However, Wood soon left ELO to form Wizzard, taking Hunt and McDowell with him; Price and Craig were soon out as well, and with the additions of bassist Michael D'Albuquerque, keyboardist Richard Tandy, and cellists Mike Edwards and Colin Walker, Lynne assumed vocal duties, with his Lennonesque tenor proving the ideal complement to his increasingly sophisticated melodies. With 1973's ELO II, the group returned to the Top Ten with their grandiose cover of the Chuck Berry chestnut 'Roll Over Beethoven'; the record was also their first American hit, with 1974's Eldorado yielding their first U.S. Top Ten, the lovely 'Can't Get It Out of My Head.' Despite Electric Light Orchestra's commercial success, the band remained relatively faceless; the lineup changed constantly, with sole mainstays Lynne and Bevan preferring to let their elaborate stage shows and omnipresent spaceship imagery instead serve as the group's public persona. 1975's Face the Music went gold, generating the hits 'Evil Woman' and 'Strange Magic,' while the follow-up, A New World Record, sold five million copies internationally thanks to standouts like 'Telephone Line' and 'Livin' Thing.'
The platinum-selling double-LP, Out of the Blue, appeared in 1977, although the record's success was tempered somewhat by a lawsuit filed by Electric Light Orchestra against their former distributor, United Artists, whom the band charged flooded the market with defective copies of the album. Columbia distributed the remainder of the group's output, issued through their own Jet Records imprint, beginning with 1979's Discovery, which notched the Top Ten entries 'Shine a Little Love' and 'Don't Bring Me Down.' In the wake of ELO's best-selling Greatest Hits compilation, Lynne wrote several songs for the soundtrack of the Olivia Newton-John film Xanadu, including the hit title track. The next proper Electric Light Orchestra album, 1981's Time, generated their final Top Ten hit, 'Hold on Tight.' Following 1983's Secret Messages, Bevan left the group to join Black Sabbath, although he returned to the fold for 1986's Balance of Power, which despite the presence of the Top 20 hit 'Calling America' received little interest from fans and media alike.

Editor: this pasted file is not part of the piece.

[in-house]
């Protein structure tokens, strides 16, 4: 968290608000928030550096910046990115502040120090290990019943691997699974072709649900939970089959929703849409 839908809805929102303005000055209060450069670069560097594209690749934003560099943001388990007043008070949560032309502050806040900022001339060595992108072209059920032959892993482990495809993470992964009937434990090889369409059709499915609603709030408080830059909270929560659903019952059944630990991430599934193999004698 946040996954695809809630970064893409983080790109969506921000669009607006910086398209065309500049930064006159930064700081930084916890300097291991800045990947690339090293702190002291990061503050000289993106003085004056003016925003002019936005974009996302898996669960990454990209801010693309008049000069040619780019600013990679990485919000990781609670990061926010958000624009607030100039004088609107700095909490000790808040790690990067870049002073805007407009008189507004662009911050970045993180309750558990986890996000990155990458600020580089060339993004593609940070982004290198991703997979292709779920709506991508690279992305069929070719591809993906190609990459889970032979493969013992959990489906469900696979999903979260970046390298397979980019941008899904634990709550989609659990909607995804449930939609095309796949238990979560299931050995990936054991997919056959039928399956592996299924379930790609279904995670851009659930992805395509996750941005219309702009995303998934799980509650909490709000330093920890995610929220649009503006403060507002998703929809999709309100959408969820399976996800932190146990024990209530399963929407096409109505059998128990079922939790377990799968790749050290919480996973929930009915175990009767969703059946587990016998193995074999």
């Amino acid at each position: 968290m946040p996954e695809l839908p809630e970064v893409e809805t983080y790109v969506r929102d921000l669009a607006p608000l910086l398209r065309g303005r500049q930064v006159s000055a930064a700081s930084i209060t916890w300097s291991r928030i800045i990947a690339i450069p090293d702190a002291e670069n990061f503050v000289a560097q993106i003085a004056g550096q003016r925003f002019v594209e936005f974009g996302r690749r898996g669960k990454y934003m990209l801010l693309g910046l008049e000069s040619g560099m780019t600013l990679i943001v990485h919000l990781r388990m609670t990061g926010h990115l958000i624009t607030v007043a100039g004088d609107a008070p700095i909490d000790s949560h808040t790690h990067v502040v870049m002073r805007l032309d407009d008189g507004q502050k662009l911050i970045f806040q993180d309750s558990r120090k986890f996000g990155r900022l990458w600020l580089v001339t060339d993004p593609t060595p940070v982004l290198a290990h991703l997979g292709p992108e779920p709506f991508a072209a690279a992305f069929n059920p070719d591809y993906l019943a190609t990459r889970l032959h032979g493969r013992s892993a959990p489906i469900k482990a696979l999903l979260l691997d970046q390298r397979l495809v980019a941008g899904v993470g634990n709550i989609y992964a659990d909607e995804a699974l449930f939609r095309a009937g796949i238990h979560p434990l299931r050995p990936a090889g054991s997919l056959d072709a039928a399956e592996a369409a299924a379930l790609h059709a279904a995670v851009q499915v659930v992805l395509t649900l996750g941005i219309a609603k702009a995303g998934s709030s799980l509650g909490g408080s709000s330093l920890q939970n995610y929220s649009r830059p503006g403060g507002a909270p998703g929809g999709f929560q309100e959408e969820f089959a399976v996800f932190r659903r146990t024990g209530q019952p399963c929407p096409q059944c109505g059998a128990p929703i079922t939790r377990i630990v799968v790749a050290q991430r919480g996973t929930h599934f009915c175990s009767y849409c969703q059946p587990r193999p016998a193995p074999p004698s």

However, as Electric Light Orchestra's career descended, Lynne emerged as a sought-after producer, helming well-received comebacks from George Harrison (1987's Cloud Nine) and Roy Orbison (1989's Mystery Girl) and additionally re-teaming with both rock legends as well as Bob Dylan and Tom Petty in the hit supergroup the Traveling Wilburys. Lynne made his solo debut in 1990 with Armchair Theatre but otherwise spent the decade out of the limelight, instead producing material for Joe Cocker, Tom Jones, and Paul McCartney in addition to working on the Beatles' Anthology project. In 1988, meanwhile, Bevan formed Electric Light Orchestra Part II with vocalist Neil Lockwood, keyboardist Eric Troyer, and bassist Pete Haycock; although Lynne filed suit against the group (hence the 'Part II' tag), a self-titled LP followed in 1991, with a live collection recorded with the Moscow Symphony Orchestra appearing a year later. Outside of 1994's Moment of Truth, subsequent ELO II releases have been live efforts as well. (Jason Ankeny, All Music Guide)